It is estimated that 1 in 3 U.S. adults 65 or older falls each year and these common accidents cause over 90% of 300,000 annual hip fractures.
Research indicates that poor hearing may increase the risk of falls and injuries which can reduce mobility, ability to safely perform activities of daily living and life expectancy.
At Hearing Unlimited, our expert audiologists are dedicated to fall prevention for seniors. Our health care services include evidence-based evaluation of your hearing ability and personalized treatments which proactively enhance safety with navigating environments at home, work or play.
Just like family, we share reputable educational information which assists you in making well-informed decisions about how better hearing will improve your quality of life. Our advanced diagnostic testing ensures accurate assessment of your current hearing status and practical ways our hearing doctors will help to optimize.
With our , you will be confident Hearing Unlimited’s professionals will provide wonderful care for the life of your hearing aids. With five convenient locations, we provide ready access, friendly staff and trusted expertise you can count on.
By popular demand, for those unable to visit our offices, we also provide House Calls. In the comfort of your home, we will be at your service with high quality care.
See our expert audiologists in Pittsburgh, PA to treat hearing loss, reduce the risk of falls and increase physical safety.
When focused on falls risk management, you should learn from our hearing doctors’ explanations about why an ounce of prevention is worth a pound of cure.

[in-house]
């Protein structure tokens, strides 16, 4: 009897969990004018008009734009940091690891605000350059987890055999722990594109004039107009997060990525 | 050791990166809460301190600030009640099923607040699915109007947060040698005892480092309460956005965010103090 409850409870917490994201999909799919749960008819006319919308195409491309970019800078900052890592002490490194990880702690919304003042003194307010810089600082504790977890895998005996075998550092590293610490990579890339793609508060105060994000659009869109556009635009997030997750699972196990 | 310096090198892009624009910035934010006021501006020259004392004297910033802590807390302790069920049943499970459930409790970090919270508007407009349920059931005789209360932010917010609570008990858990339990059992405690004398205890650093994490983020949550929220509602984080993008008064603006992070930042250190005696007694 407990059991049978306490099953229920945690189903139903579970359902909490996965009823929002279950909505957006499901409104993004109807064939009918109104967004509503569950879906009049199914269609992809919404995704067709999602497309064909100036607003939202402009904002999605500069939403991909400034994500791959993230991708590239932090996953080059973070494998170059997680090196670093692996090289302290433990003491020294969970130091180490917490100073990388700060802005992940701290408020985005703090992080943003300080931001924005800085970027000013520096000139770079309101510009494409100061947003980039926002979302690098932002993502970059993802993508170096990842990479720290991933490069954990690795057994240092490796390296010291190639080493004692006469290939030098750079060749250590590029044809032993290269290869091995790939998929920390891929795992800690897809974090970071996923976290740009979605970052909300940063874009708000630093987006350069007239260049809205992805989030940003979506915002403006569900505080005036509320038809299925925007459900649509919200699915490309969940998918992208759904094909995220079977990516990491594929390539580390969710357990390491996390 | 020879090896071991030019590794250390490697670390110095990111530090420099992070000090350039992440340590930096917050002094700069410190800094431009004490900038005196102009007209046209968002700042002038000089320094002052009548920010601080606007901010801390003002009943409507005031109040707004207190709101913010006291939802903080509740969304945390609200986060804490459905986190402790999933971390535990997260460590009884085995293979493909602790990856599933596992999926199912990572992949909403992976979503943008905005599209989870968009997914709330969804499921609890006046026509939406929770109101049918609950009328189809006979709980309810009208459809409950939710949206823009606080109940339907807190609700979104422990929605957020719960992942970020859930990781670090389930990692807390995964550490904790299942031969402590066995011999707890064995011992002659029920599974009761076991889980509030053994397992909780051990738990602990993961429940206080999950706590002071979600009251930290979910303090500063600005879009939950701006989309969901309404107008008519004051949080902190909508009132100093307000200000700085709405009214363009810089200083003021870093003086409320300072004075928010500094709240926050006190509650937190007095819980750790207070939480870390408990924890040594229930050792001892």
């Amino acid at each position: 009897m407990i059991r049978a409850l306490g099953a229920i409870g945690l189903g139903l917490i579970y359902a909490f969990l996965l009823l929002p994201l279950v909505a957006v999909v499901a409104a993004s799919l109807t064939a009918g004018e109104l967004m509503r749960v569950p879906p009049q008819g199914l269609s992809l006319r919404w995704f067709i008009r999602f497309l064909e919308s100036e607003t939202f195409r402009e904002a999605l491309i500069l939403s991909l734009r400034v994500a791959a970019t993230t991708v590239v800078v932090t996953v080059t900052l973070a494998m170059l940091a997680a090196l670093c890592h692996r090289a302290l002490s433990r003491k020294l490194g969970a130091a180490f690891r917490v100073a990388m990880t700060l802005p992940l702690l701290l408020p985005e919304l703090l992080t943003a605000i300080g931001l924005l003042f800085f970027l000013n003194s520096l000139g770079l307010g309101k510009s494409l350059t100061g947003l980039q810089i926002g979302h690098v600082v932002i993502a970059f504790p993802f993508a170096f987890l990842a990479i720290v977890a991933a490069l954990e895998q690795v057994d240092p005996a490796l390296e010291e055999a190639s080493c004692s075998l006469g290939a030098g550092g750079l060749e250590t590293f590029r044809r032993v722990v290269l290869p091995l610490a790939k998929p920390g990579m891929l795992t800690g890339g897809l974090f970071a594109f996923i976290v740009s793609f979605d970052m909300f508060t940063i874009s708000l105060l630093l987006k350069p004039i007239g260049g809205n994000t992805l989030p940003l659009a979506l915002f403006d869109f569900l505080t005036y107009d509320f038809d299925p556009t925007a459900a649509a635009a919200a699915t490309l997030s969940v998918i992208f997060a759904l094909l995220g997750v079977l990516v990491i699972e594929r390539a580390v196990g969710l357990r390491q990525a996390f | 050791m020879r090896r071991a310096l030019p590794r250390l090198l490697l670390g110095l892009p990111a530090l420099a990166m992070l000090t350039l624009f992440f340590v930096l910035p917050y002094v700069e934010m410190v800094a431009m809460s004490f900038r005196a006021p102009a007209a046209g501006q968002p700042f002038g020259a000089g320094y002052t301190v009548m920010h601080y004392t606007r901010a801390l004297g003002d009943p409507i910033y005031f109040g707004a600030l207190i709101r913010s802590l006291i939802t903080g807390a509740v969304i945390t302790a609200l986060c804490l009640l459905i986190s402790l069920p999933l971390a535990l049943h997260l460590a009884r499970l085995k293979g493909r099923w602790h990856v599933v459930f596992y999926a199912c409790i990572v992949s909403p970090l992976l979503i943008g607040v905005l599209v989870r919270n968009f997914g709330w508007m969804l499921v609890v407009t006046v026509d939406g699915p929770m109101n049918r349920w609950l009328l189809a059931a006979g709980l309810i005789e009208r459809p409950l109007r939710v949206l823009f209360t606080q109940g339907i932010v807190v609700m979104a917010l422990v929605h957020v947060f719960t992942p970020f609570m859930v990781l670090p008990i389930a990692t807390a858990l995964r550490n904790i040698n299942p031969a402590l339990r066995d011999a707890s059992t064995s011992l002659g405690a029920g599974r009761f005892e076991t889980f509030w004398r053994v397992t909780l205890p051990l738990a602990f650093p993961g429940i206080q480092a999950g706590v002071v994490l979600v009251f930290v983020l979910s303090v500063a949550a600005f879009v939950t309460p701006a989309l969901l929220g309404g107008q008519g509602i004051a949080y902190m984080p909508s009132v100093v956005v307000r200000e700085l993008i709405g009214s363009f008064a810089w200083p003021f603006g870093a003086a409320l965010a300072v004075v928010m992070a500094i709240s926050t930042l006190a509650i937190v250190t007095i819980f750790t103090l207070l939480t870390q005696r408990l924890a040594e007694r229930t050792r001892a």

Do you occasionally feel dizzy or unsteady on your feet? If so, does this make you feel less confident in taking care of activities of daily living, working or socializing? Within our brains there are shared pathways between hearing and balance structures. Because of this, those with hearing challenges often have difficulties with postural balance, a crucial factor in standing and walking stability.
Are you a physically active person who enjoys walking, running or playing sports? If so, are balance-related issues reducing your interest in enjoying favorite pursuits? Are there enriching activities or stimulating hobbies you would like to rediscover?
Is mobility vital to maintaining your independence? Those who focus on mindfully taking preventive measures can reduce stress and maintain an independent and healthy way of life for longer. Research shows, staying physically and socially active is to your benefit.
If you or a loved one have recently fallen or experienced symptoms that are causes or concern, please see us for an evidence-based hearing evaluation. Step by step, our trusted advice will ensure you can surely make well-informed decisions about your hearing, balance and personal safety.
Those with hearing challenges may have:
With a variety of advanced hearing aids to deliver personalized solutions, Hearing Unlimited also offers a complimentary that energizes you with real world opportunities to experience better hearing at home, work or play.
Whether single or multiple occurrences, these warning cues are worthy of serious attention. It is crucial to assess how your daily surroundings are organized, so environmental factors can be fine-tuned to improve personal safety and reduce constant fears. Are there certain places or times of day these incidents tend to happen and what can we learn from circumstances involved? By sharing this vital information with our hearing doctors, we will provide sound advice you can trust.